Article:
Yes. The VCR program will have both procedural and technical changes that merchants and issuing banks need to be aware of. The money will move differently now with an Allocation dispute. If a merchant provides a valid rebuttal, they will not receive a credit (previously known as representment) when the dispute is passed back to the Cardholder’s bank. The Cardholder’s bank has the opportunity to review the rebuttal documentation, now known as a Pre-Arbitration Request, and determine if they are willing to accept the documentation, before money is moved. And with the VCR program, merchants will only have one opportunity to provide thorough and complete rebuttal documentation on or before the response date. The new VCR lifecycle processes will NOT allow for any additional documentation to be added at later time.

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What about processing errors and consumer disputes?

Processing errors and consumer disputes, which will be routed through the Collaboration workflow, will continue to be processed as it has in the past with the exception of reduced defense time frames and new reason codes.

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What are the reduced defense time frames?

Visa has reduced overall response timeframes from 45 days to 30 days, and the customer area defense time will be 18 days, but TSYS will be working to help meet this new time frame on your behalf to ensure a quicker resolution. This will not affect your Respond by Date on a dispute advice letter, or the website. However, any responses received after the Respond by Date MAY not be eligible to continue the dispute lifecycle.

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How will the reason codes be affected?

The existing 22 reason codes will be replaced by 24 reason codes. All new VCR reason codes have the following format: [category].[code]. The dot separating the category and the code indicates that the dispute follows the VCR flow. Disputes following the old (current) flow only have a two-digit reason code.

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What codes are being affected?

As of April 14, 2018, Visa will block chargebacks with a fraudulent reason code (VCR reason code 10.4) for card-absent (e-commerce) transactions if the issuing bank approved the transaction with a Card Verification Value 2 (CVV2) mismatch.

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Can I still use the previous reason code “75: cardholder does not recognize transaction”?

No. That code will be retired and can no longer be used as of April 14, 2018. Instead, Visa will require issuers to use existing data in the Visa portal to help assist cardholders to either recognize the transaction or determine fraud. Merchants can exercise a ‘Request for Information’ (RFI) if a question arises.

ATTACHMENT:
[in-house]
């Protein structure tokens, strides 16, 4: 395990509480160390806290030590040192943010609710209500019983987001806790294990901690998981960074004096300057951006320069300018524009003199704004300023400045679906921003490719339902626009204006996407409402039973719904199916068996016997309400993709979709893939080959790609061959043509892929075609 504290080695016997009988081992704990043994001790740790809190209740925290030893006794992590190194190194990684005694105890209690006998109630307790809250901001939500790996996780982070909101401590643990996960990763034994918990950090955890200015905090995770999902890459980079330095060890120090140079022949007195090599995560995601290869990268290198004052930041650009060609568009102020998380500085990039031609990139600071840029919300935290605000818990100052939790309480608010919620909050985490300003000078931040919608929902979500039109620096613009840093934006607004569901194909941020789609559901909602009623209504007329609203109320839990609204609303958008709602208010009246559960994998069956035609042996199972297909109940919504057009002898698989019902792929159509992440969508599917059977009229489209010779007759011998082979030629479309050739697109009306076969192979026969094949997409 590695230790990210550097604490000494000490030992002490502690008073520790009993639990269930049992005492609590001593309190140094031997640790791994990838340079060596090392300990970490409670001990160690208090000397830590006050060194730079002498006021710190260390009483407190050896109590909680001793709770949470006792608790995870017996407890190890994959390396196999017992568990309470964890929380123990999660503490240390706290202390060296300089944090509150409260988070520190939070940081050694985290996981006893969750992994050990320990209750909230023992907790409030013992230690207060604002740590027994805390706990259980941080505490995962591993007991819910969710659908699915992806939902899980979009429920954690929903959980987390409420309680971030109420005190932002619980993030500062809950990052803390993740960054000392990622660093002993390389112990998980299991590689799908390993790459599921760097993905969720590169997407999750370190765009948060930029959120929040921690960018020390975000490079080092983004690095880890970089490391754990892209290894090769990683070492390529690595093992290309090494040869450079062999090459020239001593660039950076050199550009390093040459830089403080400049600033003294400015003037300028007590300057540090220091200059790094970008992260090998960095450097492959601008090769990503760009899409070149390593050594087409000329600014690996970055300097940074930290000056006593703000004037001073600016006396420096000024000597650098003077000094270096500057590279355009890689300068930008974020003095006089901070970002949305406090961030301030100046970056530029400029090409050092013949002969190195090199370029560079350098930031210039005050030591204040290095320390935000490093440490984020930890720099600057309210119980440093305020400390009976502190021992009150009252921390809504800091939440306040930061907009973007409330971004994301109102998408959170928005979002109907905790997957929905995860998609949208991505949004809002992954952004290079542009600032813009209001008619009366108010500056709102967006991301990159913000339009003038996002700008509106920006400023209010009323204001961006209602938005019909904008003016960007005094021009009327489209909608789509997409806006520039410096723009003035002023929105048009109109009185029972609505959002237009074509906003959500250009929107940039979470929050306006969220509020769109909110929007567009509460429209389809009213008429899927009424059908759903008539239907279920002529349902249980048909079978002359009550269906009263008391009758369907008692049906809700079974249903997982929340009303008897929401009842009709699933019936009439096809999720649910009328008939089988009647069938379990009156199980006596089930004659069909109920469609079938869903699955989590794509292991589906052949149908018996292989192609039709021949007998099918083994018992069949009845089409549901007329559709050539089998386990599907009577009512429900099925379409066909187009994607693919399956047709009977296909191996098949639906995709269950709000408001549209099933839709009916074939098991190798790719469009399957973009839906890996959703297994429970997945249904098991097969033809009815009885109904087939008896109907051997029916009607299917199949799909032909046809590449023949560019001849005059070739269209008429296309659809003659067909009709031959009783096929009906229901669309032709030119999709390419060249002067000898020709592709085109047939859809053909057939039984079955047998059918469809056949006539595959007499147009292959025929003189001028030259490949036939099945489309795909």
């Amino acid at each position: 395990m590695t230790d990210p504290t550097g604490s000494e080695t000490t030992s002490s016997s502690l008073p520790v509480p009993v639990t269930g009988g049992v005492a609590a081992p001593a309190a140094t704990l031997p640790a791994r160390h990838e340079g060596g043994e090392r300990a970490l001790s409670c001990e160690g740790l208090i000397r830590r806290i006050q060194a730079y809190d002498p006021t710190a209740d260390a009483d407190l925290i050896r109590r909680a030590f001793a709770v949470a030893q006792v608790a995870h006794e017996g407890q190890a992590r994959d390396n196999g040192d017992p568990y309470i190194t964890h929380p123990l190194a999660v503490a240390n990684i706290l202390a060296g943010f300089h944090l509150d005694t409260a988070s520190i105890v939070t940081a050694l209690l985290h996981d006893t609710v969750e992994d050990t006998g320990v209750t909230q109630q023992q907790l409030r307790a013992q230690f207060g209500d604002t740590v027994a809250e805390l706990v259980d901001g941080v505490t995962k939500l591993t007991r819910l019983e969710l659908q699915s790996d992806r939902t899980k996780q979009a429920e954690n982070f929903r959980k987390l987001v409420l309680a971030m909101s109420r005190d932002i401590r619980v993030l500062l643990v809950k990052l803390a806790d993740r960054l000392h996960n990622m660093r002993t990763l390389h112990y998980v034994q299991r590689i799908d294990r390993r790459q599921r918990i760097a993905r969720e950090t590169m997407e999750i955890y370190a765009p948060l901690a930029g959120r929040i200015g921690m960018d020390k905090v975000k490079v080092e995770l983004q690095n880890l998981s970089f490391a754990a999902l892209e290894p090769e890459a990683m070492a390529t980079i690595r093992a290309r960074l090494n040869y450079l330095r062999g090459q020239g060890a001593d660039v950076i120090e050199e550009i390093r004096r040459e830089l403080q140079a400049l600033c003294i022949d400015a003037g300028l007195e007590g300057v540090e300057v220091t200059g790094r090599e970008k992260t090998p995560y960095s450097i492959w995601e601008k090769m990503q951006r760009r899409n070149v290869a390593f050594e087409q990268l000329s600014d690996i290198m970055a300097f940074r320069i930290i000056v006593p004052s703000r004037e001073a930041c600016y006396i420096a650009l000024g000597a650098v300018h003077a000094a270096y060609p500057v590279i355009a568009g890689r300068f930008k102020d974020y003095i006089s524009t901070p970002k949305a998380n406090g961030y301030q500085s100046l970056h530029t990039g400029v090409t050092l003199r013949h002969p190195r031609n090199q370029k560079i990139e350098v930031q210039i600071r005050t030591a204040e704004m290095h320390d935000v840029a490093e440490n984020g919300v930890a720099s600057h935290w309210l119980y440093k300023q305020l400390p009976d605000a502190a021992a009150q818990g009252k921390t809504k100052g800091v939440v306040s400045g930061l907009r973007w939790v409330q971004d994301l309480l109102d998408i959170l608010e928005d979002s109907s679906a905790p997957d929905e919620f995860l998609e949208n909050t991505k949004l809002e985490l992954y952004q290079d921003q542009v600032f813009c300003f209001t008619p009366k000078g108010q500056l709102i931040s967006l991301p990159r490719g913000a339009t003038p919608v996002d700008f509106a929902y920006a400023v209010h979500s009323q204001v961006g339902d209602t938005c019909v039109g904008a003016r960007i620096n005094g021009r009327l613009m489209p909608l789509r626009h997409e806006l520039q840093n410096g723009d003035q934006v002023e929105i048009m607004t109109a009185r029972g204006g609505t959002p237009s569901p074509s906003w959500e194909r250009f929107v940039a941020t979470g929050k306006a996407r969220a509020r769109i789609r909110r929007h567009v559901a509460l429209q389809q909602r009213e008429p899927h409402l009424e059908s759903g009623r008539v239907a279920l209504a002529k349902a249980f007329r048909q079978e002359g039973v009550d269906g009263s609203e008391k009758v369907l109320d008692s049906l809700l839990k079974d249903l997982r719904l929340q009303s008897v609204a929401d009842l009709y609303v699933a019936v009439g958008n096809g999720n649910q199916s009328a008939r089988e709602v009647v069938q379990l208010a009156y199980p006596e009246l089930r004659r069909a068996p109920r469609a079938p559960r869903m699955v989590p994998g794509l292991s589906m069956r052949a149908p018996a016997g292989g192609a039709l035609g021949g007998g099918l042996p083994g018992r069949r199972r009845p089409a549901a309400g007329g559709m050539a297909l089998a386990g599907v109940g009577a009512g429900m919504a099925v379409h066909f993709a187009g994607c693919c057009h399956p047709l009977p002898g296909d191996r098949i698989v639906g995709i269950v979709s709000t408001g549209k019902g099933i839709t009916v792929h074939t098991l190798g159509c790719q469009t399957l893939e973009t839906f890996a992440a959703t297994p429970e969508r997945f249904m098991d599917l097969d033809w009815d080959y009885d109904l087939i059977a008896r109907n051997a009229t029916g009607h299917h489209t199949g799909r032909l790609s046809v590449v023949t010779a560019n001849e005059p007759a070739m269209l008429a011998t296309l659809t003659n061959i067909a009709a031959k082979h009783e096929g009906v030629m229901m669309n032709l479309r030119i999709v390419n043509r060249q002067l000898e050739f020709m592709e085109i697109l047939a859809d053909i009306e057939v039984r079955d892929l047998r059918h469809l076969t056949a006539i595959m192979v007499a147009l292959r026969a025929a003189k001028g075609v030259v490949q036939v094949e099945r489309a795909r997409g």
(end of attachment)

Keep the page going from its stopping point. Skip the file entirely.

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Are there any changes to Notifications of Fraud (TC40)?

VCR is not introducing any changes to Notifications of Fraud (TC40).

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Does VCR support the Request for Information (RFI)?

Yes, there will be no changes for issuers, acquirers and merchants regarding the RFI process.

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Should I still use CVV2 as part of my fraud prevention process?

Yes. Visa encourages merchants to use CVV2 as part of their fraud prevention process.

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How many disputes/chargebacks will Visa allow on one account?

Visa will allow a maximum of 35 fraudulent chargebacks on the same account number, within a timeframe of 120 days for Card Not Present (e-commerce) transactions.

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Are all incoming VCR chargebacks defendable?

Yes, the merchant can defend disputes/chargebacks for both Allocation and Collaboration disputes.

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Are the assessment fees changing?

Yes. Currently Visa assess a $500 fee if the case is ruled or will assess a $250 fee if the case is withdrawn. With VCR the $500 fee is assessed if the case is ruled or withdrawn by either party.

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What if I have more questions on VCR and disputes?

You can always contact a TSYS Business Representative who will be happy to help you, or you can go to Visa.com, and search for Chargeback Management Guidelines for Merchants. This will provide you tips and tools on responding to disputes.